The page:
ANTHONY Mundine's hopes of a final big pay day have been virtually extinguished by Jeff Horn's manager.

Speaking the morning after Horn's emphatic loss to Terence Crawford, Dean Lonergan was asked about the possibility of a Mundine-Horn match-up

"It appeals to me like six cups of warm sick. Quite seriously there are great fights to be had over here in the welterweight division," said Lonergan

"Bob Arum has said that Jeff would go well against the other welterweights out there. The reality is Terence Crawford is one of Boxing' greats, as good or better than Sugar Ray Leonard according to Arum.

"It actually makes Jeff's performance all the better. So a Mundine fight would be a step-back in credibility

"Tell Mundine the fight won't happen, there is no way I am going to let Mundine run the promotion because at the end of the day I'm the one paying the bills.

"Mundine has recently being talking about racism in the media and how Horn gets all the support in the media. Please.

"I have heard nothing but what a good bloke he is but as soon as you put a microphone in front of him, all this garbage comes out."

Lonergan said he was leaving Las Vegas for Los Angeles this week and would soon have a deal in place for Horn to fight by November or December this year against a top American.

Horn's preference is to fight in Australia rather than travel to America again.

Lonergan says there is a long list of candidates for the Horn return ahead of Mundine - all American welterweights.

Anthony Mundine is unlikely to be Horn’s next opponent
Anthony Mundine is unlikely to be Horn’s next opponent

Top of the list is controversial Adrian Broner, Jessie Vargas who lost the WBO title to Manny Pacquiao in 2016 and the winner of the August fight between Danny Garcia and Shawn Porter for the WBC title.

 

But Mundine and his adviser Emaid Dib, brother of former world featherweight champ Billy Dib, are pitching their own offer to the Horn family and believe both fighters could top $2 million in purses.

``The Mundine fight really makes so much sense for both parties,'' Dib said. ``I really don't understand Dean Lonergan pouring cold water on it and suggesting to fight another big name American. That's easy for him to say that when he isn't copping the punches.

``We are not playing games with negotiations and want to be straight forward.

``Anthony genuinely wants to turn a page with being a role model and will win people over by being humble win or lose to Horn.''

Horn leaves Las Vegas today for a three-week holiday in Canada and said he was open to all offers.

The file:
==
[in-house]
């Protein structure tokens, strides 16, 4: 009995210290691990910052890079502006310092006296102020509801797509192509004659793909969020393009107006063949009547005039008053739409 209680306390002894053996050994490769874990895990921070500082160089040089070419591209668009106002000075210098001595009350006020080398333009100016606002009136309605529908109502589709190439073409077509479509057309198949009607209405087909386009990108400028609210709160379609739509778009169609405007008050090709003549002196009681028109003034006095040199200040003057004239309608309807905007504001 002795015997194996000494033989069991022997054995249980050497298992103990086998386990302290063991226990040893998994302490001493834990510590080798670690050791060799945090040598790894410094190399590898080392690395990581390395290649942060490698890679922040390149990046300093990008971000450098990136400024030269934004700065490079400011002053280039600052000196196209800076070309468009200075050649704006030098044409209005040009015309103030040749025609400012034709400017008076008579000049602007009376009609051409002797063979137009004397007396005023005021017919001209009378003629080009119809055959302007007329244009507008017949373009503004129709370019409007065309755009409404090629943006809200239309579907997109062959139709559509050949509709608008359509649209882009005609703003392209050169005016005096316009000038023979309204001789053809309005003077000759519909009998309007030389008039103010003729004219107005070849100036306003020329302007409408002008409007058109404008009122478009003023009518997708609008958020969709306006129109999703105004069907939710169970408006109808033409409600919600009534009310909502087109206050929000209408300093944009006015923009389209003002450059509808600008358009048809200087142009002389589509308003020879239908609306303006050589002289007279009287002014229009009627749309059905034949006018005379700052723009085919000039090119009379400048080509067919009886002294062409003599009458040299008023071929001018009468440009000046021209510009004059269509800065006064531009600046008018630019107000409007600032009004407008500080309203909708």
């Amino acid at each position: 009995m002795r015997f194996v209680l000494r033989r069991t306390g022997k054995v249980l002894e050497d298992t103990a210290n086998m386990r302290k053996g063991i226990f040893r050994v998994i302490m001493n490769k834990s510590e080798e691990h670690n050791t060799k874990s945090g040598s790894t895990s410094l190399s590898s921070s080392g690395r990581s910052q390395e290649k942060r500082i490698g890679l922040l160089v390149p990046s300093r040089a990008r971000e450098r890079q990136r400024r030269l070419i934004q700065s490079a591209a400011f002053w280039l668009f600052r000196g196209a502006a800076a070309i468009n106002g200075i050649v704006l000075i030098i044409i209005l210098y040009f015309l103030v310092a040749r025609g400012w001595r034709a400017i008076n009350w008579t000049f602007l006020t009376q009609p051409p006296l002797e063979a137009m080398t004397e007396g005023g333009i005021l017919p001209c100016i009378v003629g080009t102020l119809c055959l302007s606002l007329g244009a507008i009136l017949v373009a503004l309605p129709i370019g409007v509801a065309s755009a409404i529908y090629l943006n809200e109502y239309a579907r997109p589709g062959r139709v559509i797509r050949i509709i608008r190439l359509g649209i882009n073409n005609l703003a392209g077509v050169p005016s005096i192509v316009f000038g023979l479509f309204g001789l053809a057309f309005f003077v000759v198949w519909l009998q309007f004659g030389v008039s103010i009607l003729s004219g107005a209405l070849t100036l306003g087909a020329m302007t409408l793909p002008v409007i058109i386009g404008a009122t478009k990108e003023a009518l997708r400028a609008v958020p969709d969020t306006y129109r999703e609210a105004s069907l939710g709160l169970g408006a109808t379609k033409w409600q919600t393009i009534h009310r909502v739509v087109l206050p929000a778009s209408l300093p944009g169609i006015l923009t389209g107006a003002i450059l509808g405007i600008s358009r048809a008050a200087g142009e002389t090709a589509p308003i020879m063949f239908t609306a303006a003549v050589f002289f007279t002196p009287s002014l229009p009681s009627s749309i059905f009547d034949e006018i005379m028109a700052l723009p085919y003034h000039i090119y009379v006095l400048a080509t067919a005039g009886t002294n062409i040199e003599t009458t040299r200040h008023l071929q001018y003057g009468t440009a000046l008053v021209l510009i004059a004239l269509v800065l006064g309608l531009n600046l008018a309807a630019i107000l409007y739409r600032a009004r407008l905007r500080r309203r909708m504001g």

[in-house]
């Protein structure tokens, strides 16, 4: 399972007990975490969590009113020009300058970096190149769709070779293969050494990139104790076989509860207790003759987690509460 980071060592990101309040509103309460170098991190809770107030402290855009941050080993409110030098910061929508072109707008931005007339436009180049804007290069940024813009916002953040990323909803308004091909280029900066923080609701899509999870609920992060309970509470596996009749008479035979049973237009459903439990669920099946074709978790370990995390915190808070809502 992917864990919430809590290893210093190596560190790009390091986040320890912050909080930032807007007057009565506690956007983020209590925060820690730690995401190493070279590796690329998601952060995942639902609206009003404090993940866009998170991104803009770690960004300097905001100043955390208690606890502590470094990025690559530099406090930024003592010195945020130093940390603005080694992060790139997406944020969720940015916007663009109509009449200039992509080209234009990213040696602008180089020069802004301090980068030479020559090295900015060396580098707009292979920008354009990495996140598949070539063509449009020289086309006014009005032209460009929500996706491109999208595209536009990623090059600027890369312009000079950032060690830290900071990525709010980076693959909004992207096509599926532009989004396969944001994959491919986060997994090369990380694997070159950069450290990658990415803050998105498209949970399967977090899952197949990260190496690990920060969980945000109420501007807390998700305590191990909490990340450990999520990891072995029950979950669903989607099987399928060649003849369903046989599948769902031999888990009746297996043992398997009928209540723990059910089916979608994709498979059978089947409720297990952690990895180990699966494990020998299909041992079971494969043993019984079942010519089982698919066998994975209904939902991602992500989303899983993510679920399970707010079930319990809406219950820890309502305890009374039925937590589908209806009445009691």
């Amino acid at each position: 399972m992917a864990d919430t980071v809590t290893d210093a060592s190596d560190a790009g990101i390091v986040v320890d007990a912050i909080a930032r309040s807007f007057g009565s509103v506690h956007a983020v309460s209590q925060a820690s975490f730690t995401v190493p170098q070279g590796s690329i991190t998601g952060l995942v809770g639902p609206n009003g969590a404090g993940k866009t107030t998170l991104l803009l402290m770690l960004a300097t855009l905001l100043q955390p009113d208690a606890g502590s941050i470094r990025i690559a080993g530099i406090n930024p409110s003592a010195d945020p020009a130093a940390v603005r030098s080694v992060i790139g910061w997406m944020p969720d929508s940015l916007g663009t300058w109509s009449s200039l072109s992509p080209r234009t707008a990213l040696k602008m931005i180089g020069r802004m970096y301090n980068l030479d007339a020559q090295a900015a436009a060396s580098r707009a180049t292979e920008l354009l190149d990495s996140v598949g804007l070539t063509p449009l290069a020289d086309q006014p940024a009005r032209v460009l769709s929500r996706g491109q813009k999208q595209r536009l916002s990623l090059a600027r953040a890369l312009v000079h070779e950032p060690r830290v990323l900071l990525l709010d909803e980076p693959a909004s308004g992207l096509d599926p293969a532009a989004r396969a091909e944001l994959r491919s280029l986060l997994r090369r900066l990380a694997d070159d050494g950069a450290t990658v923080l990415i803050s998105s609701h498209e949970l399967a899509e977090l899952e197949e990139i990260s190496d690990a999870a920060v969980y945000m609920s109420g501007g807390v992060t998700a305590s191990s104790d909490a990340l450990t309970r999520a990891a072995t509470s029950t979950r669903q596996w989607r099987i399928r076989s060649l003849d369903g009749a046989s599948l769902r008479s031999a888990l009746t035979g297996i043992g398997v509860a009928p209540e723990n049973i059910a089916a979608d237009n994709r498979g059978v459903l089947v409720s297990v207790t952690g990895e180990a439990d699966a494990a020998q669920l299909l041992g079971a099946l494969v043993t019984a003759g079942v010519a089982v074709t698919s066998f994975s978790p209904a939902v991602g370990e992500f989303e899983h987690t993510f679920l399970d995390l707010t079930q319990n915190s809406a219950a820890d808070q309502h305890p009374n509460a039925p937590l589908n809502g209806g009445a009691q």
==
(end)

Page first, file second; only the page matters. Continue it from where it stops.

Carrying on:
Terence Crawford (L) hits Jeff Horn
Terence Crawford (L) hits Jeff Horn

He told News Corp that the first fight he ever saw was Anthony Mundine's win over Danny Green in 2006 and he would love the chance to beat the boxer who was king of the sport when he was a young amateur starting out.

Horn's father Jeff Snr said it was still early days in the regrouping effort after the savage loss to Crawford but the idea of a seven-figure payday against Mundine was much more appealing to him than ``$300,000 to fight another top American in America.''

Horn's trainer Glenn Rushton said ``all offers were being considered'' and would not rule out a Horn-Mundine battle in Brisbane.

Interestingly earlier this year Australia's greatest trainer Johnny Lewis, the coach of six world champs including Jeff Fenech, Kostya Tszyu and Billy Dib, advised Horn not to fight Crawford but to tackle Mundine instead before leaving the 66.68kg welterweight division for the more comfortable realm of the 70kg junior-middleweights.

He believes a Horn-Mundine fight would intrigue the country with the crafty old lion going in against the hungry young bull.

Of all the doom and gloom out of Las Vegas, the best news for Horn came from his opponent Terence Crawford.

Terence Crawford (R) throws a right at Jeff Horn
Terence Crawford (R) throws a right at Jeff Horn

Typically gracious Horn was realistic about the mountain he has to climb to defeat a Terence Crawford.

There was even unrealistic talk of a re-match, something that won't happen given Crawford will have bigger fish to fry, but the brash American did offer some encouragement.

"We were sitting next to each other after the fight when the doctors were checking us out, and he said "oh man, you punched the hell out of me in there"," said Horn.

"I said 'hang on, I've got cuts all over me, look at me', He was gracious, a lot better than he was before the fight.

"I still feel I have plenty more to prove but good on Crawford, he has done very well. I feel like I didn't show all of my skills last night. He's a great fighter, extremely fast and very accurate with his punches."

Horn hopes to be back in the ring before Christmas with a range of opponents to be looked at, most likely a US world ranked fighter. He plans to fight until he is 35.